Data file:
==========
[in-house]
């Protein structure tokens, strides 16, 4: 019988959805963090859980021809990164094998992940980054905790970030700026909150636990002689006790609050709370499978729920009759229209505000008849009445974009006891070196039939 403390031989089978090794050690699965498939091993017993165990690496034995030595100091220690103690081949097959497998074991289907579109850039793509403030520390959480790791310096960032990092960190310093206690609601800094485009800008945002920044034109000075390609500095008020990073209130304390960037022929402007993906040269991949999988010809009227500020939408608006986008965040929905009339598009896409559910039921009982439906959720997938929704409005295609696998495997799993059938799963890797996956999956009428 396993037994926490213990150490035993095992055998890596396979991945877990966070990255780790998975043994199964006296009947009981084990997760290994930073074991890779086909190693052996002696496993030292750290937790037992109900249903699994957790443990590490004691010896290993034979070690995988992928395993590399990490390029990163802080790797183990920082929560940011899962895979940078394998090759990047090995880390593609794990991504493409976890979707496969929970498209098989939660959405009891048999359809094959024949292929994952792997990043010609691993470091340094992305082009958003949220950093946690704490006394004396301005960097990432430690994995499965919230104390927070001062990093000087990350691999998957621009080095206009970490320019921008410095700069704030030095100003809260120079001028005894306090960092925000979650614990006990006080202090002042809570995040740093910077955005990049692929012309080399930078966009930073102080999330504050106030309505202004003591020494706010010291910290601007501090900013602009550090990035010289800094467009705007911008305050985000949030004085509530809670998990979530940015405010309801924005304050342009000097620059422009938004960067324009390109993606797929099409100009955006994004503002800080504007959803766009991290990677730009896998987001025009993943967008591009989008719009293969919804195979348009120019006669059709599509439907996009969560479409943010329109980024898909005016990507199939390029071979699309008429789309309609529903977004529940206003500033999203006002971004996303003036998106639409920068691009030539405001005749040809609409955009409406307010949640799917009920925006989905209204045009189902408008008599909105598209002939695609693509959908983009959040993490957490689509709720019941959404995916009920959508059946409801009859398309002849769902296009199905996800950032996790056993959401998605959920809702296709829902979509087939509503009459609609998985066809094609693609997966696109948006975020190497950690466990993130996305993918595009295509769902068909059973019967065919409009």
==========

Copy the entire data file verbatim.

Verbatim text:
[in-house]
């Protein structure tokens, strides 16, 4: 019988959805963090859980021809990164094998992940980054905790970030700026909150636990002689006790609050709370499978729920009759229209505000008849009445974009006891070196039939 403390031989089978090794050690699965498939091993017993165990690496034995030595100091220690103690081949097959497998074991289907579109850039793509403030520390959480790791310096960032990092960190310093206690609601800094485009800008945002920044034109000075390609500095008020990073209130304390960037022929402007993906040269991949999988010809009227500020939408608006986008965040929905009339598009896409559910039921009982439906959720997938929704409005295609696998495997799993059938799963890797996956999956009428 396993037994926490213990150490035993095992055998890596396979991945877990966070990255780790998975043994199964006296009947009981084990997760290994930073074991890779086909190693052996002696496993030292750290937790037992109900249903699994957790443990590490004691010896290993034979070690995988992928395993590399990490390029990163802080790797183990920082929560940011899962895979940078394998090759990047090995880390593609794990991504493409976890979707496969929970498209098989939660959405009891048999359809094959024949292929994952792997990043010609691993470091340094992305082009958003949220950093946690704490006394004396301005960097990432430690994995499965919230104390927070001062990093000087990350691999998957621009080095206009970490320019921008410095700069704030030095100003809260120079001028005894306090960092925000979650614990006990006080202090002042809570995040740093910077955005990049692929012309080399930078966009930073102080999330504050106030309505202004003591020494706010010291910290601007501090900013602009550090990035010289800094467009705007911008305050985000949030004085509530809670998990979530940015405010309801924005304050342009000097620059422009938004960067324009390109993606797929099409100009955006994004503002800080504007959803766009991290990677730009896998987001025009993943967008591009989008719009293969919804195979348009120019006669059709599509439907996009969560479409943010329109980024898909005016990507199939390029071979699309008429789309309609529903977004529940206003500033999203006002971004996303003036998106639409920068691009030539405001005749040809609409955009409406307010949640799917009920925006989905209204045009189902408008008599909105598209002939695609693509959908983009959040993490957490689509709720019941959404995916009920959508059946409801009859398309002849769902296009199905996800950032996790056993959401998605959920809702296709829902979509087939509503009459609609998985066809094609693609997966696109948006975020190497950690466990993130996305993918595009295509769902068909059973019967065919409009």